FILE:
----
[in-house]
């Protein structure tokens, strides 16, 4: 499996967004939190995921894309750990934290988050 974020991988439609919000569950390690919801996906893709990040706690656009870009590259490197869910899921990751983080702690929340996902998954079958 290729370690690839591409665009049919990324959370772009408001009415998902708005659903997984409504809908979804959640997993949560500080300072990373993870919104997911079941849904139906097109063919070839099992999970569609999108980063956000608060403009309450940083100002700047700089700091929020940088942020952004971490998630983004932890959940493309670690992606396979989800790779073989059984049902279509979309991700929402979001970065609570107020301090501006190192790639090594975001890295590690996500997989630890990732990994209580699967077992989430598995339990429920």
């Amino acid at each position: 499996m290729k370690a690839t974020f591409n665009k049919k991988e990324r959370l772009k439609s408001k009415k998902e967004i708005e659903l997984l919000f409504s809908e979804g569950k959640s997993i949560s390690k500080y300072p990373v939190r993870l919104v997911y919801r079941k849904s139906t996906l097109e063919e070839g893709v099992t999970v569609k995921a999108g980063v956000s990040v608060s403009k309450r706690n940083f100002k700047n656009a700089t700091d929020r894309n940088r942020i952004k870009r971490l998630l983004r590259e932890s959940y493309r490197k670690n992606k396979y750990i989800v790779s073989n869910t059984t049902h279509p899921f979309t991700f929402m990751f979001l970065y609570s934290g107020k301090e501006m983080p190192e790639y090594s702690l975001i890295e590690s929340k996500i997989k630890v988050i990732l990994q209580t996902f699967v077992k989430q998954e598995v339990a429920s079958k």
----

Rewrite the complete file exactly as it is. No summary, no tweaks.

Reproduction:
[in-house]
């Protein structure tokens, strides 16, 4: 499996967004939190995921894309750990934290988050 974020991988439609919000569950390690919801996906893709990040706690656009870009590259490197869910899921990751983080702690929340996902998954079958 290729370690690839591409665009049919990324959370772009408001009415998902708005659903997984409504809908979804959640997993949560500080300072990373993870919104997911079941849904139906097109063919070839099992999970569609999108980063956000608060403009309450940083100002700047700089700091929020940088942020952004971490998630983004932890959940493309670690992606396979989800790779073989059984049902279509979309991700929402979001970065609570107020301090501006190192790639090594975001890295590690996500997989630890990732990994209580699967077992989430598995339990429920």
């Amino acid at each position: 499996m290729k370690a690839t974020f591409n665009k049919k991988e990324r959370l772009k439609s408001k009415k998902e967004i708005e659903l997984l919000f409504s809908e979804g569950k959640s997993i949560s390690k500080y300072p990373v939190r993870l919104v997911y919801r079941k849904s139906t996906l097109e063919e070839g893709v099992t999970v569609k995921a999108g980063v956000s990040v608060s403009k309450r706690n940083f100002k700047n656009a700089t700091d929020r894309n940088r942020i952004k870009r971490l998630l983004r590259e932890s959940y493309r490197k670690n992606k396979y750990i989800v790779s073989n869910t059984t049902h279509p899921f979309t991700f929402m990751f979001l970065y609570s934290g107020k301090e501006m983080p190192e790639y090594s702690l975001i890295e590690s929340k996500i997989k630890v988050i990732l990994q209580t996902f699967v077992k989430q998954e598995v339990a429920s079958k």